out-ting ofthe forestry department and
t-he -firewa-rdien's depa'r-tm-emt. He.
would dismiss ma-ay of tihe thugs who
madle up the provincial -police and! let
these men go ito -work. He woulud
clean out the ipartliaiment .bulld-tog-a at
Victoria and -cut down ■salaries.
The new wing of tbe buildings, he
sa-id, imig-M well bc utilized1 for the university, now that t-he professors had
been .hired and au expensive abaft under contract was loafing through th-e
negligence of the government There'
mas ample room in the new wing, said
■the speaker, ond the university -plans
might be proceeded with if this building were -utilized,
Mr. Tltdall
Mr. C. E. Tisdall (Vancouver) continuing the delba-te, gave-A summary of
tbe present position of the province.
He was glad to hear from the lips of
the -mover and seconder that they had
such fhiin faith Ire the future of the
country, indeed, he did not see how
it could be -otherwise for they repre-
sened one of tlie most fertile -sections
in the country. Not long ago, the
bulk of the muilk supply of Vancouver
had come from Washington state, but
now it all came from the Fraseir cal-
ley, and he was glad to -be able twsay
that tlie amount of butter, prodvtoed
was very encouragi-nig. It would' not
be long before all the cheese needed
in Vancouver would come from the
same district. '
lie noted that reference was made to:
legiislattoii aimted1 at giving a measure
o-f,relief to.ceptain of .the debitor claaa.
This was a master of particular interest to -his^-ponsnituency: He re-grattpd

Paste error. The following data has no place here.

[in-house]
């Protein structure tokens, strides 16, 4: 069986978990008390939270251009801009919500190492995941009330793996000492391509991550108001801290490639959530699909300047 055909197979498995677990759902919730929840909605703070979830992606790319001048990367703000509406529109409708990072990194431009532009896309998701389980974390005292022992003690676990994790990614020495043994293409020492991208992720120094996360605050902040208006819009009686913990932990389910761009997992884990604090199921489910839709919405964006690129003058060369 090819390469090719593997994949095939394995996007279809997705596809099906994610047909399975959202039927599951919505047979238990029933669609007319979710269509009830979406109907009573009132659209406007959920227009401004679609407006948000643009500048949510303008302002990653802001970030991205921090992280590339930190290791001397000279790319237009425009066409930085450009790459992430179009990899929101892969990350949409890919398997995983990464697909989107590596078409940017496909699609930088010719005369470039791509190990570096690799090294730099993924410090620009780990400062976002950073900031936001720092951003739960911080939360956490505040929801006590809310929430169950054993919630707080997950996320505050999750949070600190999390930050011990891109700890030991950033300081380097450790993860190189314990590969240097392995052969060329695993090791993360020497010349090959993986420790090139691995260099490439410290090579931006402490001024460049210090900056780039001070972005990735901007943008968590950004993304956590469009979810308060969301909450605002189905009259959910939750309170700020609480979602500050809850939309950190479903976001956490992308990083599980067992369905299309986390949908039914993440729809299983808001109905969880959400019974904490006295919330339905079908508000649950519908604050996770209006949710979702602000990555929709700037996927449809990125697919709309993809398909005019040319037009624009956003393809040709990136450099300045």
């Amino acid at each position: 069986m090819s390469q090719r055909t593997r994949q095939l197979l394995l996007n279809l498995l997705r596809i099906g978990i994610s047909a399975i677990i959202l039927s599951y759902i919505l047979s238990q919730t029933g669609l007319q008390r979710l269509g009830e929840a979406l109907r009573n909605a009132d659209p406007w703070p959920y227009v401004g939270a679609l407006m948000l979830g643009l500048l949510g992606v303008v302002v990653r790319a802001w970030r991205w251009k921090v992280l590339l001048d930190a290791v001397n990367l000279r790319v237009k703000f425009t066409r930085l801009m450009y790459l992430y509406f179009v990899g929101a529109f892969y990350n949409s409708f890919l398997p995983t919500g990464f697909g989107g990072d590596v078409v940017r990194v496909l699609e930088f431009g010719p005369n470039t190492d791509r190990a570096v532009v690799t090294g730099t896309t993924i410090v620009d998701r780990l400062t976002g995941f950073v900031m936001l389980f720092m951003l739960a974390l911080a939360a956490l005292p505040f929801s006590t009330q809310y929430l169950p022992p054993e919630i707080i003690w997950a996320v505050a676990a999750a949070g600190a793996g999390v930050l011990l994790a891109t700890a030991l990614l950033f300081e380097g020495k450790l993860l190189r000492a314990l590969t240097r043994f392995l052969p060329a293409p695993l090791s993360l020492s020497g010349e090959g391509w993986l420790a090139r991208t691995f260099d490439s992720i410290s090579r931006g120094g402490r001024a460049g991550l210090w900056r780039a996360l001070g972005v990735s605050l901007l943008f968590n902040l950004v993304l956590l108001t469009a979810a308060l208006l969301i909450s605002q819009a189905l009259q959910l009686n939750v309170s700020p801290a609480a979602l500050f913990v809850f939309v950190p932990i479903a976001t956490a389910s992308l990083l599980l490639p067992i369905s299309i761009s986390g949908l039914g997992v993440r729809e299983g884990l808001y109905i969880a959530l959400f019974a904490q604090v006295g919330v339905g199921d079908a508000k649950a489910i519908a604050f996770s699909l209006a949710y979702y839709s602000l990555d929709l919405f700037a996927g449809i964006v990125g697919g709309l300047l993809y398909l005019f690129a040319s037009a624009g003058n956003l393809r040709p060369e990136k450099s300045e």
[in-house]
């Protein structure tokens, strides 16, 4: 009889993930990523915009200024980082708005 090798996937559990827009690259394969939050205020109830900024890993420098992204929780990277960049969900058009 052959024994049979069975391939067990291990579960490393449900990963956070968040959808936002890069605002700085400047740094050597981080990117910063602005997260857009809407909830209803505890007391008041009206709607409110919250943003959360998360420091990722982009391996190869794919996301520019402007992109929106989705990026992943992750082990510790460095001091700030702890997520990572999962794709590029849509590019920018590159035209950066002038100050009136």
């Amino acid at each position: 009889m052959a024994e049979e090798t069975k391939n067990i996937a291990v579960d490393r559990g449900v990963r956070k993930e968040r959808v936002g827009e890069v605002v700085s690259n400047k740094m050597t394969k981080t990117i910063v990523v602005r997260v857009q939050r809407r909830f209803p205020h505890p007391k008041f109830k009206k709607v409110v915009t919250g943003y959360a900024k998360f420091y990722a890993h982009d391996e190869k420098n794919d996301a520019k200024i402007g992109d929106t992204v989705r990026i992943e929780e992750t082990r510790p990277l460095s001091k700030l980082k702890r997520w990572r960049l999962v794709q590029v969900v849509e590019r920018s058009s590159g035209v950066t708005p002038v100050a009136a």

that this-.legji-slfl-tion.ki stkr-^quarters
had been "called a moratorium, invoking the law to- interfere between
contracts always .b^tX -a bad- effect, -suggesting that -conditi-o-ns were, not
eoundl - -For years British Goduim|bla
had beeii a growing -country and any
interference -which" might effect the
public credit would be harmful;
TORONTO, Ja.n 30—A'special cable
to the (Toronto World says:
. f'SAiLJSBU.RY, Ettg.,- J^P.V80„—An
order was issued from camp hsad*-
quarters today -saying that* no Canadian footwear will be worn iby men
when- tihey go to the front, as the
boots have been found to be unsa-fcis-
. (This is a decided knock to the
"Made -in Canada" campaign, ibut as
there are many who do manufacture
satisfactory goods, they remain under
the ban because the general public
has no means of discriminating between those who do sell good shoes
and those who do not. The way out
of the difficulty would be the fullest
publicity given to the culprit whereby
innvocent.manufacturers-would ibe freed
from suspicion.)